As the economy has deteriorated, non-traditional investors have pulled back from the venture capital (VC) space and the initial public offering (IPO) market has cooled.
Combined, these factors have put a strain on the VC market, PitchBook analysts told BetaKit during an interview at the Collision Conference in Toronto.
There is still “a huge spread” between what many companies are willing to pay and the price acquisition targets are willing to stomach.
Many non-traditional VC investors entered the space during the low-interest rate environment of years past, which helped fuel the 2021 VC funding and IPO boom. “As things have broken down in public markets, those investors were the first to take flight and focus on putting out the fire in their public portfolios,” said PitchBook VC analyst Vincent Harrison.
PitchBook senior analyst of VC Kyle Stanford noted that amid these conditions, late-stage, venture-backed tech firms have had a particularly tough time. “No exit opportunities, very little capital availability,” he said. “Those are the companies that are struggling to raise.”
PitchBook data indicates that there is a backlog of about 450 companies globally that should have gone public but haven’t been able to do so.
According to PitchBook’s deal indicator, the current venture market is also the most investor-friendly it has been in years. Market conditions have made financings more complicated with terms and valuations that favour investors more than investees.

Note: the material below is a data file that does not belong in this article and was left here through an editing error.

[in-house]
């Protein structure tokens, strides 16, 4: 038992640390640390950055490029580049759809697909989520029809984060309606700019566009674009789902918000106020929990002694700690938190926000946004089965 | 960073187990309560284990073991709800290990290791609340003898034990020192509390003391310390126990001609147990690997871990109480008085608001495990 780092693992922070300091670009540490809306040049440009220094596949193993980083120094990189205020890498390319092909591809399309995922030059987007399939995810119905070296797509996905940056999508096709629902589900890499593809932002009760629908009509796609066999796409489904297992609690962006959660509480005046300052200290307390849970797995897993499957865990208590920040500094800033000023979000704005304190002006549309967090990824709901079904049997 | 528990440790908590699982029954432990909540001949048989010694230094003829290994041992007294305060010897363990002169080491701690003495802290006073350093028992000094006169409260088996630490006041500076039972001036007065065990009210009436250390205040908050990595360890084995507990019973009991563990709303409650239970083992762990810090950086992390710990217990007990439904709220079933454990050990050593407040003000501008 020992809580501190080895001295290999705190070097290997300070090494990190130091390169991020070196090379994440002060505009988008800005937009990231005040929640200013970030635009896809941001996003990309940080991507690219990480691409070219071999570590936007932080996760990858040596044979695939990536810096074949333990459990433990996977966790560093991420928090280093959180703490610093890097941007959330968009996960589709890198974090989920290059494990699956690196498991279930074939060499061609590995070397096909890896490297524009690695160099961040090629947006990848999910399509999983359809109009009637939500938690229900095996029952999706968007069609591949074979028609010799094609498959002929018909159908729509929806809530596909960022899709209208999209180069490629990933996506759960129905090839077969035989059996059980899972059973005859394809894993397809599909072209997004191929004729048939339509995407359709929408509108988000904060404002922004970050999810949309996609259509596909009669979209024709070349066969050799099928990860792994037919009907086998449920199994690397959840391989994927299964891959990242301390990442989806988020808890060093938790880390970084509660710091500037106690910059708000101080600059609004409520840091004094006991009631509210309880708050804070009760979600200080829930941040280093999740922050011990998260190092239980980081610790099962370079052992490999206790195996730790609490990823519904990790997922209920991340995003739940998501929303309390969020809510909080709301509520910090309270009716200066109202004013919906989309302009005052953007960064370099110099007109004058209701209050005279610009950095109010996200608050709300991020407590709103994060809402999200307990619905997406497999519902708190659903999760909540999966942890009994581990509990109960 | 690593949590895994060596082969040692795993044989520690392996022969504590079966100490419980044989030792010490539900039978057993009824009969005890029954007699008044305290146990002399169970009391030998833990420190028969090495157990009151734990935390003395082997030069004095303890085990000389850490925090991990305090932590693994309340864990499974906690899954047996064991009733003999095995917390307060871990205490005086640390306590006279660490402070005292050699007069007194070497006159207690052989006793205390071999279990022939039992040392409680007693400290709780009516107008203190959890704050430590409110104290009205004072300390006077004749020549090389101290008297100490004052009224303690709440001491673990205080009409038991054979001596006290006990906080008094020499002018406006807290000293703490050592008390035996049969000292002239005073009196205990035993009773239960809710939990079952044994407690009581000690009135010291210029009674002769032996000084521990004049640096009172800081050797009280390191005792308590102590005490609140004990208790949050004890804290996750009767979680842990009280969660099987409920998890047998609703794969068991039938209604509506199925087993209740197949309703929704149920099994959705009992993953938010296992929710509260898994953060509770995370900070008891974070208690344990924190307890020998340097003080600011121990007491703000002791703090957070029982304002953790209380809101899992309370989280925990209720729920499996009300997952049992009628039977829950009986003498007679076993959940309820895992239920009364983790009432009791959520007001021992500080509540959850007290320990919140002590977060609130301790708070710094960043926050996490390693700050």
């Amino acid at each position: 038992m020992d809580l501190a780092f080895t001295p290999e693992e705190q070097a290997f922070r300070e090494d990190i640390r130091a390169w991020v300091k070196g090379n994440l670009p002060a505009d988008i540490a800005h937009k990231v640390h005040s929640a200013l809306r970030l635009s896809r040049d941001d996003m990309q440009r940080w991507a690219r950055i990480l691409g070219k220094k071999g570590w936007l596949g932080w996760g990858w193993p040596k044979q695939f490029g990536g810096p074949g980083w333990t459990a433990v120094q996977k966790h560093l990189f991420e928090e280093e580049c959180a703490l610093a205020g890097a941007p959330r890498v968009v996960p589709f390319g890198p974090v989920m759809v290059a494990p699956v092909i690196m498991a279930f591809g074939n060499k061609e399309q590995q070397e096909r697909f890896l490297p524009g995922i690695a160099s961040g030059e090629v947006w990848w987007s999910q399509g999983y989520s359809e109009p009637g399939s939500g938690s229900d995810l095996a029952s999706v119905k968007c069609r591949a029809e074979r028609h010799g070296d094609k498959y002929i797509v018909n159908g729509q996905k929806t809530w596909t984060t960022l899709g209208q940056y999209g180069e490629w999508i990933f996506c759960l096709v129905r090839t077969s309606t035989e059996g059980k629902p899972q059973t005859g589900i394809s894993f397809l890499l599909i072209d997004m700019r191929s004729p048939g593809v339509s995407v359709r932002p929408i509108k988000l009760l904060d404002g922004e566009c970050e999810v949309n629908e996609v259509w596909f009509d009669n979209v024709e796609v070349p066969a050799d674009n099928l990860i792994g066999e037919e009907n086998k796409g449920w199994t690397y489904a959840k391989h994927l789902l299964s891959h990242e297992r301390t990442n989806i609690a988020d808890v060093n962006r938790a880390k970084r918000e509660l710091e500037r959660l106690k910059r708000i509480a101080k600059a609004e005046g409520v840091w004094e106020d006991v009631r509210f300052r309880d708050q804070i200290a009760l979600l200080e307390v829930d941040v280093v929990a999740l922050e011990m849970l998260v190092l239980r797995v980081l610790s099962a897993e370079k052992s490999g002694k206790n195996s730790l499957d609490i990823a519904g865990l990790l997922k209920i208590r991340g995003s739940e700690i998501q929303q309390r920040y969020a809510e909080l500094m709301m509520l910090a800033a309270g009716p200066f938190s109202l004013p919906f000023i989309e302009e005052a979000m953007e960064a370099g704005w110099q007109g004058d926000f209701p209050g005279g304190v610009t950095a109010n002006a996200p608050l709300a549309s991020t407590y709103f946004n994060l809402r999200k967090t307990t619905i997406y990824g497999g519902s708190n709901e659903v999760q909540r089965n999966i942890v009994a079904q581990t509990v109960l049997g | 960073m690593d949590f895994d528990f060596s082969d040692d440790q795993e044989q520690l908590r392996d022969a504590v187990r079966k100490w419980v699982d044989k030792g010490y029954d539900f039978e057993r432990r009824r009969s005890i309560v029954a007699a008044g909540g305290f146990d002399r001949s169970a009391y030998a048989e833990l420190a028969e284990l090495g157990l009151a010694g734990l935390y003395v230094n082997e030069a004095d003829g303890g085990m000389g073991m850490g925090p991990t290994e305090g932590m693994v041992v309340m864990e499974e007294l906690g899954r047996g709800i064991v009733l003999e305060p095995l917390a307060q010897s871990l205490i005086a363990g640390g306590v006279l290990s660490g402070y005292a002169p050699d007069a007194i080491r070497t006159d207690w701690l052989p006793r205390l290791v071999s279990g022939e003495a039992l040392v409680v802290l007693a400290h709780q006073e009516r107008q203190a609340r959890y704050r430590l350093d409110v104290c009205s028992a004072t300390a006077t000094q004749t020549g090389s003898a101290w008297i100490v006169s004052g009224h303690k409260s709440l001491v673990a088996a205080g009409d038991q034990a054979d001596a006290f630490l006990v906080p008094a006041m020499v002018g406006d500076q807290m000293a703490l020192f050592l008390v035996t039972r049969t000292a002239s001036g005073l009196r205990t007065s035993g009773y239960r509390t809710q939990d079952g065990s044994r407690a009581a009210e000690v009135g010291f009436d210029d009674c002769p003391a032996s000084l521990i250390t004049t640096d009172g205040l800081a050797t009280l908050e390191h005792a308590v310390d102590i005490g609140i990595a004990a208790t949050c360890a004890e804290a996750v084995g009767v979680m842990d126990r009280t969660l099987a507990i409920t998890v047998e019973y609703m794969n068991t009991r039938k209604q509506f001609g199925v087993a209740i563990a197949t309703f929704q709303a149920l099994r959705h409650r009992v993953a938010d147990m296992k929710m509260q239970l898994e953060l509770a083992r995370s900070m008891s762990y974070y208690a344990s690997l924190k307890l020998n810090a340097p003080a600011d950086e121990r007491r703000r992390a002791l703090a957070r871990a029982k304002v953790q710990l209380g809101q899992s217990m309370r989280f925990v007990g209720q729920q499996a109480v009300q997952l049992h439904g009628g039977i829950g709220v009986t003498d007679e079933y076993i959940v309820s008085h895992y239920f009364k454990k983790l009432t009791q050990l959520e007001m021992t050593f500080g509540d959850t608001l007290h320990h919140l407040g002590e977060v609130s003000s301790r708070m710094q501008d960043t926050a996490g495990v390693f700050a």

Harrison noted that it is also currently an “acquirer-friendly” market. “There’s this saying going around now that a flat round is kind of a new up round,” he said, arguing that companies that can sell today at either the same or a similar valuation to their last fundraising in 2021 or early 2022 are probably achieving a good outcome in this environment.
Most mergers and acquisitions lately have been relatively small, noted Stanford, who added that there is still “a huge spread” between what many companies are willing to pay and the price acquisition targets are willing to stomach.
On the early-stage front, Harrison noted that while startups at this level experienced some headwinds in late 2022, the funding slowdown was less pronounced than it was for late-stage firms. Now, he said, emerging firms are feeling the burn to a higher degree.
“Early-stage companies may be more insulated, but they are not immune from the challenges, and I think a lot of those challenges are starting to catch up [to them],” said Harrison.
On the VC side of the equation, as public market conditions have worsened, limited partners (LPs) have also pulled back, making it more difficult for VCs looking to close funding.
“At a very broad level, funding for this year is pretty much shot,” said Stanford, who noted that lots of VC firms have pushed out their fundraising timelines until 2024. Many LPs who over-allocated towards VC in previous years are pausing or decreasing their investments in the asset class as they have sought to rebalance their broader portfolios.
According to Harrison, much of the capital that has been put into VC funds during the downturn has been concentrated on established rather than emerging fund managers. “For LPs that are willing to allocate, they’re going for more experienced VCs with longer track records and returns they can speak to,” he added.
Despite some positive signs recently indicating that the state of play is on its way toward improving, Stanford and Harrison both believe that it will still take some time for the overall VC market to rebound—let alone reach its previous highs.
“It’s not going to be a six-month turnaround,” said Stanford. “It’s not going to be a year-long reallocation. It’s going to be a long-term [recovery].”
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